Who Are These People Surprised by Economic Data?

The WSJ on gross domestic product and initial jobless claims:

"Stocks fell Thursday after weaker-than-expected economic readings and
earnings reports underscored the potential for a recession."

Weaker than expected? WTF?

I keep hearing people talk about this "negativity bubble" — but from where I sit, the media, traders, analysts are still too optimistic — perhaps way too optimistic.

We have had 4 rallies over the past few weeks of nearly 200 Dow points in a given day. That doesn’t sound like excessive pessimism to me.

Ask yourself this: Is the greater fear getting stuck with stocks that move lower — or missing any rally?

Its easy to make an argument that speculative fervor lives; that the steep yield curve has emboldened traders, and that the lower prices are attractive; and that most of the bad news is already priced in.

But consider the following headlines:

Eight Reasons There Won’t Be a Recession

Blue chips are signaling recession can be avoided

Stocks in U.S. Tumble After GDP Trails Economists’ Forecasts

Eisenbeis Says Concerns of U.S. Recession `Overblown’

U.S. Economy Grew 0.6% in Q4, Less Than Economists Estimated

Despite write-downs, it looks like the bottom is near for stocks

Bush: US is not headed into recession

Do these reek of hope or of despair?

I am working on a column describing exactly what the bottom of a Bear market looks like. Sorry to tell you kids, but this ain’t it.

Fourth-Quarter GDP Unrevised at 0.6%
WSJ, February 28, 2008 8:48 a.m.

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What's been said:

Discussions found on the web:
  1. Mike M commented on Feb 28

    No doubt about it. There has been some very bad economic news in the last week, but the market rallies on rumors of bailouts (?).

  2. russell120 commented on Feb 28

    If you only follow the WSJ and major media sources you will get a very muddled picture. I was pretty much doing that in 1999-2001 and remember being very frustrated. It was very obvious that there were problems, but upbeat news generally outweighed the cautionary.

    I remember a Smart Money piece just before the big turn talking about how, if the economy kept going at the then current pace stocks were undervalued.

    Well just a couple of days ago, the WSJ put a cheerful face on the latest housing news (burying the ominous the year over year numbers in the text). I am not sure if a few years back that I would have known enough about those numbers to question the article’s headlines.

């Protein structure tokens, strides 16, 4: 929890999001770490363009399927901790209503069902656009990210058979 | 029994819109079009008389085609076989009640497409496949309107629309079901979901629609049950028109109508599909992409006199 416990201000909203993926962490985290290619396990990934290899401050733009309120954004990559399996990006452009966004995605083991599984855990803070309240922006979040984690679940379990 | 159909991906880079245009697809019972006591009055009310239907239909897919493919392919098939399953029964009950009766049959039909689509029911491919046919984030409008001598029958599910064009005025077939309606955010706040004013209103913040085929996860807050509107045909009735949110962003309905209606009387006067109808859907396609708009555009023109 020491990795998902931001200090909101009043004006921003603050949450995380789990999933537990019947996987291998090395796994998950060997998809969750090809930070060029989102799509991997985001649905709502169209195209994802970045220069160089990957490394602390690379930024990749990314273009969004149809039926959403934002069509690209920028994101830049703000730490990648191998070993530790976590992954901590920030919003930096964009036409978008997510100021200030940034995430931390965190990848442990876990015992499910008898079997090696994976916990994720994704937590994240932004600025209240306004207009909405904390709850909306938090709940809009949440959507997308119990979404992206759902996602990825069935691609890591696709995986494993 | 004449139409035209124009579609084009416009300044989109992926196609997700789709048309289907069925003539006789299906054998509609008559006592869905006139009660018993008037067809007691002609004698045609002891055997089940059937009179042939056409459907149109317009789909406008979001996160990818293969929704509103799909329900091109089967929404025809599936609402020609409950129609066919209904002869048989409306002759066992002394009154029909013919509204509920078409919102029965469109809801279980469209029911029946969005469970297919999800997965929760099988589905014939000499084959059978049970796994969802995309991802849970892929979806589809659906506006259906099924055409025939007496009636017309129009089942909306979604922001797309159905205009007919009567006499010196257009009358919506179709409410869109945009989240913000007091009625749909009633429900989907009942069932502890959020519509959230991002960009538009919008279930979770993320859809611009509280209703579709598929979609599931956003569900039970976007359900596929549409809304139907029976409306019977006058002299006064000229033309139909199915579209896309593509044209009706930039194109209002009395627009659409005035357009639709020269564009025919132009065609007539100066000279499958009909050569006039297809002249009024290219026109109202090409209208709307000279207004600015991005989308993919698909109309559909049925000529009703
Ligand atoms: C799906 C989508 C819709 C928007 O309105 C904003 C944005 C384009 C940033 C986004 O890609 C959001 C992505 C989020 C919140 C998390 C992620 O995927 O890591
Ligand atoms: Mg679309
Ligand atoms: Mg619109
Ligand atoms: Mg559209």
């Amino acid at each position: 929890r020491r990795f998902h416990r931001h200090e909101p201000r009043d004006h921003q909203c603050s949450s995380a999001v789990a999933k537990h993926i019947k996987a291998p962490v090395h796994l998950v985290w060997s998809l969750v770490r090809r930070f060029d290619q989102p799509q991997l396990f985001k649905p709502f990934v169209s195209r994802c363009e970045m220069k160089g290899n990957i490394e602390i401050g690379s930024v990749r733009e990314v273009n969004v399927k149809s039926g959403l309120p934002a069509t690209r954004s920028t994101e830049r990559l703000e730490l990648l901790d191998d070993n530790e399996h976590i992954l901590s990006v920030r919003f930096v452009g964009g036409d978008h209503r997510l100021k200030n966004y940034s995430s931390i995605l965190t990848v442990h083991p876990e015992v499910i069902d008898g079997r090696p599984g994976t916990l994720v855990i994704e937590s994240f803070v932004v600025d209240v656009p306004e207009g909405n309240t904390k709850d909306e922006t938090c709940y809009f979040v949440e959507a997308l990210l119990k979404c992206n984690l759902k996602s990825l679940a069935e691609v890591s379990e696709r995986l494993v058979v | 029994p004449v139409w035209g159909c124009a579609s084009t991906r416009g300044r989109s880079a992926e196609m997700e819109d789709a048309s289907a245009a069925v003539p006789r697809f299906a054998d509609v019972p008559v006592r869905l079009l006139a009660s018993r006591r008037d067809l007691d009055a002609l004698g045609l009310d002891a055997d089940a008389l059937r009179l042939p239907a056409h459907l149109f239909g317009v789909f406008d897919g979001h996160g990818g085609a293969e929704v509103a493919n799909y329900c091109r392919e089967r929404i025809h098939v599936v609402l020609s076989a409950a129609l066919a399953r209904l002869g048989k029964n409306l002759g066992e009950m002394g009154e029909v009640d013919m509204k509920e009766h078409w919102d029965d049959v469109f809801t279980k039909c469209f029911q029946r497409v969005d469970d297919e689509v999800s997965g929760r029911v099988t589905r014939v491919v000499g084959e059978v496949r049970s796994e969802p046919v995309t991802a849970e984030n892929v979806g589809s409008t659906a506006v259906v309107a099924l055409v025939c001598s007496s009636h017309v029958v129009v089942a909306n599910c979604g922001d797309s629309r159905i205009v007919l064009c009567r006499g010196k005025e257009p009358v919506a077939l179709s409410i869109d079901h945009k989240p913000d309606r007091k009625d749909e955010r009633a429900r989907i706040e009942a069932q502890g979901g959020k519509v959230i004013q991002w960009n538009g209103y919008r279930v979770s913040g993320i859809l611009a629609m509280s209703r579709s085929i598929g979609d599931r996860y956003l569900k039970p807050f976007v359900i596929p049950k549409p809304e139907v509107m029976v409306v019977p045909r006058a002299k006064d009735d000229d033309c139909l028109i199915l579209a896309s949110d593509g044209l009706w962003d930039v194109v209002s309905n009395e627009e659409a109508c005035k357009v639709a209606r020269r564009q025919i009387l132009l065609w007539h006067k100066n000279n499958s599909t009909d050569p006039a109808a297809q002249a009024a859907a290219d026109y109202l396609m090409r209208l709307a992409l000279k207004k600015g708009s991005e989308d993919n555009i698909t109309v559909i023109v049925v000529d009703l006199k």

3. N commented on Feb 28

    It is all collective Psyche – trying to mark things up at the end of the month! Jan-08 S&P close 1378.50 and they all want it to badly close there! But alas! the weight of the incoming data is so bad, that perhaps they have started bailing out of supporting it, till tomorrow!

    Watch out next week! a few big down days on the way – my guess.

  4. Peter Boockvar commented on Feb 28

    Earnings disappointments from Bayer and Rhodia is offsetting the better than expected German jobs # (unemployment rate the lowest since Nov ’92) and rise above 50 for the 1st time since Sept in the Feb euro zone retail sales # in driving European stocks as they are lower and is influencing the S&Ps. Weaker than expected Japanese Jan Industrial Production weighed on the Nikkei. The Chinese Yuan rallied to a fresh record high since the revaluation in a sharp move on Chinese comments that inflation will remain around 7%. The $ index though is up slightly after the UAE said they will keep their currency peg to the $ for now. Jobless Claims are expected to total 350k, little changed with last week but 8% above the one yr avg. Q4 GDP is expected to be revised to .8% from .6%.

  5. Andy Tabbo commented on Feb 28

    Barry, you’re exactly right. I’ve traded commodity futures for several years and I’ve seen plenty of bear and bull markets in the last several years. The S&P500 is in a bear market right now and we are nowhere near a bottom. Although, I must say Larry Kudlow is starting to sound more skittish about the real issue we’re facing: inflation. When Larry Kudlow turns full blown “concerned” and Dennis “I know nothing” Kneale throws in the towel on AAPL at $100 bucks and Google at $400 bucks…then we’ll be close to an “intermediate” term bottom. From a techinal perspective, the 1397-1406 remains important resistance zone. Wave analysis still suggests a move to 1225 is in the offing unless we can take out 1406 first.

    I think the stock market would actually bottom and rally if Bernanke were to ever show some manhood and just say to the world: “I’m not slashing rates any more. I’m worried about the inflation picture. There’s plenty of liquidity in the world. All you people who took on shitty paper need to work it out. Good luck”